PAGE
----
Today's Practical Earthkeeping post comes from photographer Kevin Vande Vusse. Along with a few of his beautiful photos, Kevin shares some ways we can help migrating birds.
Spring. The season of new life and new beginnings. Anticipation is high as the sun's warmth can finally thaw out the land and call to life all that had either gone to rest or migrated away. As the northern hemisphere of the earth tilts towards the sun, northerners like me welcome back spring. The early songs of Red-winged Blackbirds and distant cries of Killdeer declare that “our turn” is soon to come. Our turn for warmth, our turn for excitement, our turn for newness.
For outdoor enthusiasts, spring can be one of the most exciting times of the year. As winter releases its grip, amphibians resurrect from their underground lairs, plants decorate the landscape with their unique and delicate flowers, and rivers and lakes begin to thaw and come alive with song and drama. It is a time of new life and abundance, and one of the most exciting wildlife spectacles that occur on our planet. With precision and mystery, millions of birds begin to move north from their winter homes in the south.
Migration is one of the most exciting aspects of spring. It is our chance to experience the tropics without having to get on an airplane. Tanagers, warblers, vireos, flycatchers, and more, flying thousands of miles, begin to decorate forests and fields as they make their way north. Using the stars, landforms, and even the earth’s geomagnetic field to navigate, a White-rumped Sandpiper, weighing only around two ounces, can fly from its wintering grounds on the southern coast of South America back to its breeding grounds in the Canadian Arctic.
Many birds migrate to access the habitat that becomes available during the warm months of temperate regions. With the seasonal retreat of snow and ice, massive concentrations of available food and space become available. Migration is advantageous by reducing the effect of competition with other species. By moving out, many birds will take advantage of the short, yet plentiful, growing season of the north.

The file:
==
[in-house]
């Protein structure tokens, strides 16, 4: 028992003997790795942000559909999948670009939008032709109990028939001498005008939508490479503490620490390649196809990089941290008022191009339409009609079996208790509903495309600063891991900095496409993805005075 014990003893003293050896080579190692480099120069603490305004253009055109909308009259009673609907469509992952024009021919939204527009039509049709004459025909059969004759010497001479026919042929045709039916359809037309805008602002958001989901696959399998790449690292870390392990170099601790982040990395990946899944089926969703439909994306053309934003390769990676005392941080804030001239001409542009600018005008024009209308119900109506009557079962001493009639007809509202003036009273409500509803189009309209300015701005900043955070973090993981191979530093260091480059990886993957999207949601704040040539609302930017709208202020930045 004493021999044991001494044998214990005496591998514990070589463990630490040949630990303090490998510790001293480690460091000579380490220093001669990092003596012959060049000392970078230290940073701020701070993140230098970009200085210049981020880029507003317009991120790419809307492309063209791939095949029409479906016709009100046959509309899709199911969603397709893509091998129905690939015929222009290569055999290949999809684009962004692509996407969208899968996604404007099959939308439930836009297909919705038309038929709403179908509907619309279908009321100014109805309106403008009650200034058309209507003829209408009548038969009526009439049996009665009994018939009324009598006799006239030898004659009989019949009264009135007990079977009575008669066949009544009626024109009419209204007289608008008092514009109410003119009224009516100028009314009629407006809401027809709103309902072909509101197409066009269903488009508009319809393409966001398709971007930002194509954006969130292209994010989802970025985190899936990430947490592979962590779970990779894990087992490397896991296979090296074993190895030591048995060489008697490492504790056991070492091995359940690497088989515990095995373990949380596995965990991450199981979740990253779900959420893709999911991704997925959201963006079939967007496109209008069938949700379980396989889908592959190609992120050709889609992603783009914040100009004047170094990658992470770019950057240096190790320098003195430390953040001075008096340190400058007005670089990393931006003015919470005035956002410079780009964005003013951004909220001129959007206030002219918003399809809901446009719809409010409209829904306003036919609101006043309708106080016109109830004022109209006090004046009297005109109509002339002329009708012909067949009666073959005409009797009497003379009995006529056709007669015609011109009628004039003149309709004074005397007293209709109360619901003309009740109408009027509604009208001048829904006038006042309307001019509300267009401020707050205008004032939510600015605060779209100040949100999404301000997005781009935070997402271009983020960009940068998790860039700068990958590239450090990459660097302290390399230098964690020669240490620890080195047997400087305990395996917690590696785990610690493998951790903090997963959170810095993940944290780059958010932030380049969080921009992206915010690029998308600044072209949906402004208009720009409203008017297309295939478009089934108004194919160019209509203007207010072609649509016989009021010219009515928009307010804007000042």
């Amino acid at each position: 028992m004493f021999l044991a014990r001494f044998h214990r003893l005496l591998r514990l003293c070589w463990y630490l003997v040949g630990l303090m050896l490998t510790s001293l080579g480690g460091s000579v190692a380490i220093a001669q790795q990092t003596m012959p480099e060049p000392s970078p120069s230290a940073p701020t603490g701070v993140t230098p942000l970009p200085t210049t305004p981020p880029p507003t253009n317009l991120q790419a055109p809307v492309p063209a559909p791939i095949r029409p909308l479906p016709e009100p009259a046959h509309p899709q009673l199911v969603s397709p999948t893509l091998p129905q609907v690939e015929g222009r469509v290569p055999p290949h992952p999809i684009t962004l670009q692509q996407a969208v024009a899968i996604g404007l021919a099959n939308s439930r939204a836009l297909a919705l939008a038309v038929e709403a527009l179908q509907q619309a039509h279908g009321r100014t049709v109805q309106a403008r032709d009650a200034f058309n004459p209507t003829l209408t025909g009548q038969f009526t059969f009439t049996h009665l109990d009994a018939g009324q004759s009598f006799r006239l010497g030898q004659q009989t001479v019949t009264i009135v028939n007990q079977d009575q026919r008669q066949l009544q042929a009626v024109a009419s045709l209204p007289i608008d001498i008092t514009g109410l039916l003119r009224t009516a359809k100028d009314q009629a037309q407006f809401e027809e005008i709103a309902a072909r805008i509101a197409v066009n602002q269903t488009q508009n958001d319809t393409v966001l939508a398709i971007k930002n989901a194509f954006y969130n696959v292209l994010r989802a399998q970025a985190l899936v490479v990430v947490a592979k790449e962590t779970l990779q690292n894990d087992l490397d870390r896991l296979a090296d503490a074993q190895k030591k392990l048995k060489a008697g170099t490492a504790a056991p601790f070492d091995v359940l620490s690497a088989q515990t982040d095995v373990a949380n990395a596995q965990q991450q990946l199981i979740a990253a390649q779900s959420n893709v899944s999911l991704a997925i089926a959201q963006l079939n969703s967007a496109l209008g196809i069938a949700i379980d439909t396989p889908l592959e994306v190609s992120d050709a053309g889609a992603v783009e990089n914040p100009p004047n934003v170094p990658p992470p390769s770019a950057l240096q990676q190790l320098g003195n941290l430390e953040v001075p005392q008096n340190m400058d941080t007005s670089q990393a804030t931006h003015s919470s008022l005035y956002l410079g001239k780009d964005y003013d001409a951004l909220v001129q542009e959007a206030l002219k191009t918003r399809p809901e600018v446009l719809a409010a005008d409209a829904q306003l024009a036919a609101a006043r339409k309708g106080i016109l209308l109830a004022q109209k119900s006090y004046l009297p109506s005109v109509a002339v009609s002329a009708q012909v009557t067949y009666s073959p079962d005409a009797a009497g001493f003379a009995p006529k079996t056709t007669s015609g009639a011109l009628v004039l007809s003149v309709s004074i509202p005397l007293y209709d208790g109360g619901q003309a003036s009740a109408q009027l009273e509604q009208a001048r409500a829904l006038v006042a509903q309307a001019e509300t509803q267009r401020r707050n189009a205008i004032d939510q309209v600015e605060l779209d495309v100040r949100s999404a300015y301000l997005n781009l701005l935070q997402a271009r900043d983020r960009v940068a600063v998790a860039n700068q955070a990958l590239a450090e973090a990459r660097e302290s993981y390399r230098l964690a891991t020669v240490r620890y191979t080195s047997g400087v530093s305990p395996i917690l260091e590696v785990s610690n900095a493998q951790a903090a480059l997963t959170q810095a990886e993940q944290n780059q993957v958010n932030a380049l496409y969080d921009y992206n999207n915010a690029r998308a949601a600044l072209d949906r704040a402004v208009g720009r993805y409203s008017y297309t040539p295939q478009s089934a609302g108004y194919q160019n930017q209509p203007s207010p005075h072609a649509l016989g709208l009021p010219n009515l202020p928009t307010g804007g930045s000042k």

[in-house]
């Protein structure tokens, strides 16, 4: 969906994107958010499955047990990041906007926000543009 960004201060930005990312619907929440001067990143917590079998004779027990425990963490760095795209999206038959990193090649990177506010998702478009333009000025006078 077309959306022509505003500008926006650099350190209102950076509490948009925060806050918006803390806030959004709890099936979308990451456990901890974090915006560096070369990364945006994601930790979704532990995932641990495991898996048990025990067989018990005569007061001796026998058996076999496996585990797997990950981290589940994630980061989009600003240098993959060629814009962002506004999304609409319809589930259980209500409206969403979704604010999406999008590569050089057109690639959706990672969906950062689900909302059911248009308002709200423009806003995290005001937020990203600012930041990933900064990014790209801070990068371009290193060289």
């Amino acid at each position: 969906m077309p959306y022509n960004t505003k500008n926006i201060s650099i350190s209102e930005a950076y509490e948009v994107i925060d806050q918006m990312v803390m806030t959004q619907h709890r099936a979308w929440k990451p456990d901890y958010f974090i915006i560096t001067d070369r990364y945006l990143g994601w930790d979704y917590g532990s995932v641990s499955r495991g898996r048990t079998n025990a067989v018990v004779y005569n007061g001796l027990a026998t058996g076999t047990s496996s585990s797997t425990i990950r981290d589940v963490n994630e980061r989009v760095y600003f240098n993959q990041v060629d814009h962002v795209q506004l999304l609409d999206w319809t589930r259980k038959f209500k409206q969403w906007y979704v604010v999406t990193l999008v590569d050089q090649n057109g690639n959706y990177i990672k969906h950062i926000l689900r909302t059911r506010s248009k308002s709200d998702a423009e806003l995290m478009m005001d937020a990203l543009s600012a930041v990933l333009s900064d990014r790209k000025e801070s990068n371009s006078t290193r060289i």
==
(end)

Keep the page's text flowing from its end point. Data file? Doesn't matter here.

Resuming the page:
The task of migration is long and can be challenging for a small bird to complete. One might wonder, “Is there anything I can do to help out?” There is! Helping birds complete their springtime journeys can be achieved on both large and small scales. Some of the ways we, as individuals, can assist are surprisingly simple, tangible, and easy to implement.
Here are some ways that you can help birds during their migration and ensure that we continue to enjoy their songs for many years to come:
- Turn off nighttime outdoor lights during the months of March - May. Most songbirds migrate at night and use the stars for navigation. On clear nights, light pollution can hinder their ability to see the night sky. Every little bit can help!
- Keep your cat indoors. Domestic cats are not a native predator to our local ecosystems and are, currently, the leading cause of songbird population decline.
- Plant trees and wildflowers native to your region on your property. Native plants are a huge and vital resource to wildlife, especially birds, in providing food and nesting habitat. Many native insects, which most migrant birds rely on for food, use specific native plants for their life cycles. Planting these plants can increase the amount of native insects, and, with more insects for food, more birds can survive.
- Record what species you’re seeing in your region. Using citizen science databases such as eBird can help ornithologists to monitor bird populations and determine what is needed for their survival.
As we enjoy the coming of spring, may we continue to step out our front door to experience and seek the newness that presents itself. By finding ways to help our bird neighbors, we can begin to lessen the gap between humanity and the created world and, perhaps, begin to see it in a way that inspires stewardship, care, and above all, closeness with the Creator.
See more of my photos by clicking the link here.
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